What effects do divorce, alimony, child custody, child support, and property division have on your income taxes? Do these effects matter enough to consider? Yes.
To be sure, when going through a divorce the tax implications usually take a backseat to questions of child custody, alimony, division of marital debt, who gets the house and other marital assets. Taxes on something people usually want to fight over or even think about in a divorce action.
But failure to anticipate and plan for the effects that divorce has on your tax status and tax liabilities can make taxes one of your worst divorce headaches.
You may have heard the term capital gains, but have you ever wondered how it affects you? How it can burn you in divorce if you don’t make adjustments for capital gains taxes in your property settlements?
Did you know that child support payments are not deductible to the payor from personal income taxes? Did you know that alimony payments are? Did you know that trying to disguise alimony as child support or child support as alimony are old tricks the IRS doesn’t appreciate and won’t hesitate to punish if discovered?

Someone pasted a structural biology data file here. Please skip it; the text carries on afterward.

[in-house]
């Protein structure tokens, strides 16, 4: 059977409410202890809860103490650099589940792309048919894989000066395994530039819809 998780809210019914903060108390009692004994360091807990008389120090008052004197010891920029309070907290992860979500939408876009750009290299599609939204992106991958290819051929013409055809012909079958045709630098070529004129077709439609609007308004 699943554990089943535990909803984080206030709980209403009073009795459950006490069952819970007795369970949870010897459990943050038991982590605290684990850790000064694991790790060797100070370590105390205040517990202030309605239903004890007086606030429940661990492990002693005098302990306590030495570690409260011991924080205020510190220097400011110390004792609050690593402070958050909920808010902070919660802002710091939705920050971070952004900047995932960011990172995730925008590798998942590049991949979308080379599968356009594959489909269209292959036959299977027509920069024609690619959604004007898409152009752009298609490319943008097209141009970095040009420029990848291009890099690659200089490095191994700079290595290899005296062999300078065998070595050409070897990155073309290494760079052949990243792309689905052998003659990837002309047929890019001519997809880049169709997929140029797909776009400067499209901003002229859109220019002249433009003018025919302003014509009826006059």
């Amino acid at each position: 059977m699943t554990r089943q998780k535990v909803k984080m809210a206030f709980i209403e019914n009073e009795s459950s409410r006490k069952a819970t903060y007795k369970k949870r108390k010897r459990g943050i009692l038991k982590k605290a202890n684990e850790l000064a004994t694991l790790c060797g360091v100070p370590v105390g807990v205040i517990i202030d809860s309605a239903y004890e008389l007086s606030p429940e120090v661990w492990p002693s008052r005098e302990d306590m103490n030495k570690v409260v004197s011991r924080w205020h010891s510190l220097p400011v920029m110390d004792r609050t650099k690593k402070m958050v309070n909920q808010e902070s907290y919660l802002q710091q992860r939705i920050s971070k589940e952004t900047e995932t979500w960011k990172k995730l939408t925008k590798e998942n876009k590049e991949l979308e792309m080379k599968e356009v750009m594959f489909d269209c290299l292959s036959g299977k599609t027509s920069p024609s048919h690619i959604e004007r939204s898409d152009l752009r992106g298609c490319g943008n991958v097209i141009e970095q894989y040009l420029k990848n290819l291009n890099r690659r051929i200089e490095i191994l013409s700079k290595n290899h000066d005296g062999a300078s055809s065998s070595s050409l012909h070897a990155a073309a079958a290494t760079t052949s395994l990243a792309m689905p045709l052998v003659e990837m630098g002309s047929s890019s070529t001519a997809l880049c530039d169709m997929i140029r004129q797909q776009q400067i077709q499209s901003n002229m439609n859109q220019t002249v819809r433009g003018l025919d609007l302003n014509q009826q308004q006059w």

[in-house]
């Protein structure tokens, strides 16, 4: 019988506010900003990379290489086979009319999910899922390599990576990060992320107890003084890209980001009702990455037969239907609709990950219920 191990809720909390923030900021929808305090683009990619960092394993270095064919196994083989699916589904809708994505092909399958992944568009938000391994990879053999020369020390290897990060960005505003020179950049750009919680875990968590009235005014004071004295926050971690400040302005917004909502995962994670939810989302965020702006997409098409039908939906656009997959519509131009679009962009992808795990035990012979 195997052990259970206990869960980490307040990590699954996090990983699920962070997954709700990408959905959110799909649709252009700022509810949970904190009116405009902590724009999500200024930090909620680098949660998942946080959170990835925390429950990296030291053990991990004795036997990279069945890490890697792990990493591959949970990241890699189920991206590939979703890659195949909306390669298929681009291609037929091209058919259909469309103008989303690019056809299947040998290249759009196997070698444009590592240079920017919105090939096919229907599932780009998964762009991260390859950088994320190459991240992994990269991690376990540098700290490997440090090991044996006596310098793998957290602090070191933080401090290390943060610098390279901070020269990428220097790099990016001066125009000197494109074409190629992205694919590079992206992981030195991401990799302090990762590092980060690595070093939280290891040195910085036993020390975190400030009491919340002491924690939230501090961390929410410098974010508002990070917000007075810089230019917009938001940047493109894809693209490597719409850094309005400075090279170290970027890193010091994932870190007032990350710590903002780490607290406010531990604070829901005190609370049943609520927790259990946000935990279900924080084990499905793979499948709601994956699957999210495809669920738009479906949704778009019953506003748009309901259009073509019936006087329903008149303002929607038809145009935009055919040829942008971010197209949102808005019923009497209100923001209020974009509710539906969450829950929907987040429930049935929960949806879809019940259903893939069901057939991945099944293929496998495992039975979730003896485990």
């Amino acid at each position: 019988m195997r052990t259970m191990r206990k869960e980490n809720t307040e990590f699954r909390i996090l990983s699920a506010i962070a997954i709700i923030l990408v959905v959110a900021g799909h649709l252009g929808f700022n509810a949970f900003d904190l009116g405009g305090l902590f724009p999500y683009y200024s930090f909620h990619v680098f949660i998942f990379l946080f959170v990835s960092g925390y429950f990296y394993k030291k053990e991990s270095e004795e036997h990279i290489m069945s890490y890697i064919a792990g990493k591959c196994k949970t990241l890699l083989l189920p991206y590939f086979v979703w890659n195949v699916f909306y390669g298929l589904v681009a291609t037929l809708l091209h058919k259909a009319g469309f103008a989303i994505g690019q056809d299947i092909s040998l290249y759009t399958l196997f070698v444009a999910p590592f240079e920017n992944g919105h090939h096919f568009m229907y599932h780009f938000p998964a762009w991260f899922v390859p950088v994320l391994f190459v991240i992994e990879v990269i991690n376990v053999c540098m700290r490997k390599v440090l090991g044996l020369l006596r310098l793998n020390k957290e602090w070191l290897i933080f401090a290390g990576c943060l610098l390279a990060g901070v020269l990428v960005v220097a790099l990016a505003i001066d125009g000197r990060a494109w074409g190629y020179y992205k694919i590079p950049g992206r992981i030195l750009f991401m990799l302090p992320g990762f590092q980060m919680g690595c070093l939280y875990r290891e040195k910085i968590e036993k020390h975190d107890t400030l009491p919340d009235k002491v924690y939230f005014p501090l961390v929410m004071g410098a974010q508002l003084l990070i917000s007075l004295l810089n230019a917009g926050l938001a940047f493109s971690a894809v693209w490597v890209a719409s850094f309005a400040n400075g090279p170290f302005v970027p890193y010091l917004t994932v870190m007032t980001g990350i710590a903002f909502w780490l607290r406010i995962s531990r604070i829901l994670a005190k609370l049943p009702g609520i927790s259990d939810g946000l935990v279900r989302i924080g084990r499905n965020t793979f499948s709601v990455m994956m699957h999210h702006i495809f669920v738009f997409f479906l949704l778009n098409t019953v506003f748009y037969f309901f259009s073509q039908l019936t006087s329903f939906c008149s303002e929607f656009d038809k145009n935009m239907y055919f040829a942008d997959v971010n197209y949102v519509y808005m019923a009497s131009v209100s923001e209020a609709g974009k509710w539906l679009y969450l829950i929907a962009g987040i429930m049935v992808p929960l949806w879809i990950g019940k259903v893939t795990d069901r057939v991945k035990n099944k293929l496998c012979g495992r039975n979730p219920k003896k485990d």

Consider what happens to the tax benefits of being a parent when your kids no longer live together with you and your spouse under the same roof. State and federal tax laws and regulations affect what tax benefit you can and cannot claim depending on what kind of child custody award is made in your divorce.
There are a few special rules, tips and tricks that apply to the division of retirement benefits in divorce that don’t apply at any other time, but if you don’t apply them properly, you can lose out. What if you and your spouse have unpaid taxes going back for years? Who will be responsible to pay them now? Get your tax planning wrong in your divorce now, and you may never get the opportunity to fix it later.
We’re not telling you this to scare you, were telling you this so that you can do something about it while you still have as much time in as many options as you’re ever going to have. Forewarned is forearmed. In addition to this blog post, please avail yourself of professional tax advice through an accountant, and review the other tax resources on our website to help you understand how divorce affects your taxes and how best to integrate your tax and divorce planning for the benefit of you and all of your family members.
Utah Family Law, LC | 801-466-9277